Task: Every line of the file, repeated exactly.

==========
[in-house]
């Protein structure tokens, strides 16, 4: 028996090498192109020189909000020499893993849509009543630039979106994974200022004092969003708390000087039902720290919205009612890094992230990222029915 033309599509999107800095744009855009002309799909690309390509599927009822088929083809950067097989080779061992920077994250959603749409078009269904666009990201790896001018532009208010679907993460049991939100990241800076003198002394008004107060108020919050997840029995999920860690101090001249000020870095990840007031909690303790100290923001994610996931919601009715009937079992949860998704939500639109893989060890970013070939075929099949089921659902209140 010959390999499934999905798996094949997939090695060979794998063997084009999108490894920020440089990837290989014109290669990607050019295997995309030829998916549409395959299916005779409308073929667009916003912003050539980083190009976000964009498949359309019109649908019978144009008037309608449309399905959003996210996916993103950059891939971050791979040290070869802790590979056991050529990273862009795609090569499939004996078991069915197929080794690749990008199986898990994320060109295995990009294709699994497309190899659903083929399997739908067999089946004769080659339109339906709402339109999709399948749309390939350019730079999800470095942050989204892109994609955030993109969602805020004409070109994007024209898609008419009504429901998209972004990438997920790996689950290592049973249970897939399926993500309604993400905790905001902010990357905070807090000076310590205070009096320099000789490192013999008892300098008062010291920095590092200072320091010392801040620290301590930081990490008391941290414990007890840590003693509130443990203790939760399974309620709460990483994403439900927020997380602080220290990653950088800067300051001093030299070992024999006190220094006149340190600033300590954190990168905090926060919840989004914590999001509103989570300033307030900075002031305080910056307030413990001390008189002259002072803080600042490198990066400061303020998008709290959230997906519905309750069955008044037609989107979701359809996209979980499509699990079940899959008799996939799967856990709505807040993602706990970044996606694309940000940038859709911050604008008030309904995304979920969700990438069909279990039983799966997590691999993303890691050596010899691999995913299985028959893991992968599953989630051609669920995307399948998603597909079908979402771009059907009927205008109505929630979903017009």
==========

[in-house]
């Protein structure tokens, strides 16, 4: 028996090498192109020189909000020499893993849509009543630039979106994974200022004092969003708390000087039902720290919205009612890094992230990222029915 033309599509999107800095744009855009002309799909690309390509599927009822088929083809950067097989080779061992920077994250959603749409078009269904666009990201790896001018532009208010679907993460049991939100990241800076003198002394008004107060108020919050997840029995999920860690101090001249000020870095990840007031909690303790100290923001994610996931919601009715009937079992949860998704939500639109893989060890970013070939075929099949089921659902209140 010959390999499934999905798996094949997939090695060979794998063997084009999108490894920020440089990837290989014109290669990607050019295997995309030829998916549409395959299916005779409308073929667009916003912003050539980083190009976000964009498949359309019109649908019978144009008037309608449309399905959003996210996916993103950059891939971050791979040290070869802790590979056991050529990273862009795609090569499939004996078991069915197929080794690749990008199986898990994320060109295995990009294709699994497309190899659903083929399997739908067999089946004769080659339109339906709402339109999709399948749309390939350019730079999800470095942050989204892109994609955030993109969602805020004409070109994007024209898609008419009504429901998209972004990438997920790996689950290592049973249970897939399926993500309604993400905790905001902010990357905070807090000076310590205070009096320099000789490192013999008892300098008062010291920095590092200072320091010392801040620290301590930081990490008391941290414990007890840590003693509130443990203790939760399974309620709460990483994403439900927020997380602080220290990653950088800067300051001093030299070992024999006190220094006149340190600033300590954190990168905090926060919840989004914590999001509103989570300033307030900075002031305080910056307030413990001390008189002259002072803080600042490198990066400061303020998008709290959230997906519905309750069955008044037609989107979701359809996209979980499509699990079940899959008799996939799967856990709505807040993602706990970044996606694309940000940038859709911050604008008030309904995304979920969700990438069909279990039983799966997590691999993303890691050596010899691999995913299985028959893991992968599953989630051609669920995307399948998603597909079908979402771009059907009927205008109505929630979903017009």